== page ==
The concept behind The Purge, written and directed by DeMonaco, is both unsettling and fantastic. It sparks real conversation before you even go see the movie. Questions about security and race and class. How much would YOU indulge in an annual, government-sanctioned twelve hour “cleansing” of your more dangerously anti-social impulses? And who does this purge actually benefit? What about those who may not want to participate in something so barbaric yet lack the resources to protect themselves from the onslaught? And how quickly does it take for society to get back to normal after twelve hours of murder and mayhem? You don’t have to go back to work the very next day, do you? Are there any good “You’ve Survived the Purge” sales at Kohls?
The problem with the movie is that it’s either afraid to confront all of the provocative issues it raises, or it’s just not all that interested in them. The movie finds a way of sidestepping all the potential land mines by having the villains be people who wouldn’t stir feelings of ambiguity in the audience.
The villains are people that EVERYBODY despises: rich ivy-league types (led by Rhys Wakefield, prep school jacket included) who don’t seem like they’re venting off steam, but are just using it as an excuse to exercise some sort of latent sociopathic rage against everyone they believe they are “better” than and clothing it in pop-Nietzschean philosophy. And in this case, they’re hunting down a homeless man (Edwin Hodge) who had the unmitigated GALL to defend himself against this psycho preppy posse; he didn’t lie down and take his termination like the “dredge of society” they deem him to be.
He finds sanctuary in the “secured” home of the Sandin family (Ethan Hawke, Lena Headey, Max Burkholder and Adalaide Kane), whose house is already breached before the “purge” even begins, but I won’t get into that now. Needless to say, the home comes under siege and the family, whose husband sells the security system protecting the house, by the way, discovers how flimsy the notion of security is when you’re under attack by people more determined than you.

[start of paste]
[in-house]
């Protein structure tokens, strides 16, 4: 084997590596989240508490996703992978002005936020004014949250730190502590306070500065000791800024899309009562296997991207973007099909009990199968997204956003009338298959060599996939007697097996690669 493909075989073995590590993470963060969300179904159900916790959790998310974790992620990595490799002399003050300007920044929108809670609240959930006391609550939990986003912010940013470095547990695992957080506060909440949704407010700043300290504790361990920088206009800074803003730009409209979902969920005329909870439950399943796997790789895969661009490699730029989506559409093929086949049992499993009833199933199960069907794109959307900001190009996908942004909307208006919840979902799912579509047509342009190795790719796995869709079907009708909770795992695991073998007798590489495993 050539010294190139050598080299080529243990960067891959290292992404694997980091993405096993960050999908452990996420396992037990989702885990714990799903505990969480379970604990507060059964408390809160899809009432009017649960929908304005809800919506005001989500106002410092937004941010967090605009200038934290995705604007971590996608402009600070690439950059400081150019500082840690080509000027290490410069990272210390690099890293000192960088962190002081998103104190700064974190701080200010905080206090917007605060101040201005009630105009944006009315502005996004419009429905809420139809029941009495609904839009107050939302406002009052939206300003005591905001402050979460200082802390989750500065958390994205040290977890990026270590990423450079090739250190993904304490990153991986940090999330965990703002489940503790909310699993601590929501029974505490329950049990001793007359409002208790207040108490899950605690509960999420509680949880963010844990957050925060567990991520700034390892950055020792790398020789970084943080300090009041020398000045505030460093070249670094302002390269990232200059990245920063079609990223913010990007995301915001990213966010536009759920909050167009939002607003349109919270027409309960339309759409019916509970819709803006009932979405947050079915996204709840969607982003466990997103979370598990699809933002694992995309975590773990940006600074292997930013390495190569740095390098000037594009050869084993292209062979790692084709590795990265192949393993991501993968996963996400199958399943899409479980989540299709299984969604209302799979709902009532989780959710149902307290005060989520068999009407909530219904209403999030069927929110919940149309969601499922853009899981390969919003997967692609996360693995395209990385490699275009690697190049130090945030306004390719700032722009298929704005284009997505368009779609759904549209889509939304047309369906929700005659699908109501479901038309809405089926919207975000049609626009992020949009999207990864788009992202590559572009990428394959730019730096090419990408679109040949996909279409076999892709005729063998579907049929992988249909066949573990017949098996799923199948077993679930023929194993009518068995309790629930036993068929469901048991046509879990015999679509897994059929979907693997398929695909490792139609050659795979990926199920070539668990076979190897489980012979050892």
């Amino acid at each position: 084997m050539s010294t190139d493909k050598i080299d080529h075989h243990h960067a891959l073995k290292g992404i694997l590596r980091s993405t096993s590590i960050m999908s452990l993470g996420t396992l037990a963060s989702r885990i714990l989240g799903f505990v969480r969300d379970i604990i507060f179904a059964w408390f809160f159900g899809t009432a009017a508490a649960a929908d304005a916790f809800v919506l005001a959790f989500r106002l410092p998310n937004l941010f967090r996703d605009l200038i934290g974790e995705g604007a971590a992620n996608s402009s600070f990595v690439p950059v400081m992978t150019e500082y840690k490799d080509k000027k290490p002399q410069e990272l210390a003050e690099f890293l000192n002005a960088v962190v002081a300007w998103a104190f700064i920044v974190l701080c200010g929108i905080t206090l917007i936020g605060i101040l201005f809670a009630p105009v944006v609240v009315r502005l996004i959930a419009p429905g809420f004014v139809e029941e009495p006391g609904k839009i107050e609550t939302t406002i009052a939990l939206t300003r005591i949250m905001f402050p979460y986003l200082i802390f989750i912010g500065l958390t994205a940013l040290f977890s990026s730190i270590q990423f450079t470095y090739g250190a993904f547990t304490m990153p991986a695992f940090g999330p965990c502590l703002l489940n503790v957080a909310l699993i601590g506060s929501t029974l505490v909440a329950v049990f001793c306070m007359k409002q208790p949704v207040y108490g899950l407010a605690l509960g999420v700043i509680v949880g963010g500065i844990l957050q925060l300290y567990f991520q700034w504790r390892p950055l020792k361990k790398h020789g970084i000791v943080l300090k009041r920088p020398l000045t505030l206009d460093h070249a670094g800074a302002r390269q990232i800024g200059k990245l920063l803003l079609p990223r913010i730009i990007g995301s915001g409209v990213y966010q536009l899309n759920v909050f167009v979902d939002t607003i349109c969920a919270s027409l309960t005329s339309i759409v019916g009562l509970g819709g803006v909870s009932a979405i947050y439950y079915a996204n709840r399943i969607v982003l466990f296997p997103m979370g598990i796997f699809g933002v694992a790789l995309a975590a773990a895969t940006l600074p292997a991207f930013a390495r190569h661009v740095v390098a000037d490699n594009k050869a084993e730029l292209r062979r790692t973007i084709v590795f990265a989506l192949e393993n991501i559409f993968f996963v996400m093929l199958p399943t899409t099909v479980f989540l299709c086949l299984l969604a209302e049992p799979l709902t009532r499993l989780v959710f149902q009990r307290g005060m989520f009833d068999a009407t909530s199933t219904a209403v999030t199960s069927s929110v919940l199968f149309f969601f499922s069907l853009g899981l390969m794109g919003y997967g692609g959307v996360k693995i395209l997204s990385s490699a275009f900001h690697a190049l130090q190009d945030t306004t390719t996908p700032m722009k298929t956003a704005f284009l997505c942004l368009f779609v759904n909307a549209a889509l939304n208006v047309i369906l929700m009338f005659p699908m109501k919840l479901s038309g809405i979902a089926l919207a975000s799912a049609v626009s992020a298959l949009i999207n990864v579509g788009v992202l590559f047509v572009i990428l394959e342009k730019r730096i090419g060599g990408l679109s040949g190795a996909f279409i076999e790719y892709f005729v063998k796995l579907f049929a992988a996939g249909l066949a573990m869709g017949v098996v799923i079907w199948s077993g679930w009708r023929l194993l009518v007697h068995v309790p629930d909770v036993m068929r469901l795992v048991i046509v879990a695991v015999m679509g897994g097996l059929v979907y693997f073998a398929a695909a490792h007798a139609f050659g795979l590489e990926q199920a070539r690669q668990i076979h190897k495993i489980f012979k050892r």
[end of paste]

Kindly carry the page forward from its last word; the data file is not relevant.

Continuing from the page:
What surprised me about The Purge, in the midst of all these conflicting notions, is its lack of ambiguity. That’s not to say the characters don’t have less-than-admirable, knee jerk reactions at certain moments done in the name of self-preservation, but eventually they fall into the roles of conventional “good guy” and “bad guy.”
What surprised me even more is how lacking in suspense the movie is. The Purge turns into a conventional home invasion movie, and not a very good one. If DeMonaco wanted to make a home invasion movie that plays with the ideas it raises, it could’ve taken the route Michael Haneke did with Funny Games (either the German original or his English language remake.)
But The Purge isn’t that ambitious, it just wants to give the audience a thrill or two. A better home invasion movie is 2008’s The Strangers by writer-director Bryan Bertino. That movie had no ideas whatsoever. In fact, its very lack of a governing idea is what makes it terrifying; it latches onto a greater sense of existential dread by giving us a couple being tormented not as a punishment for what they did or didn’t do, but because they just happened to be at the wrong place at the wrong time.
The best way to experience The Purge is to read everything you can about it, get some friends together, have a few drinks, than just talk. Be open and honest. But you don’t have to see the movie; it could’ve worked harder to be more worthy of the debate it inspires.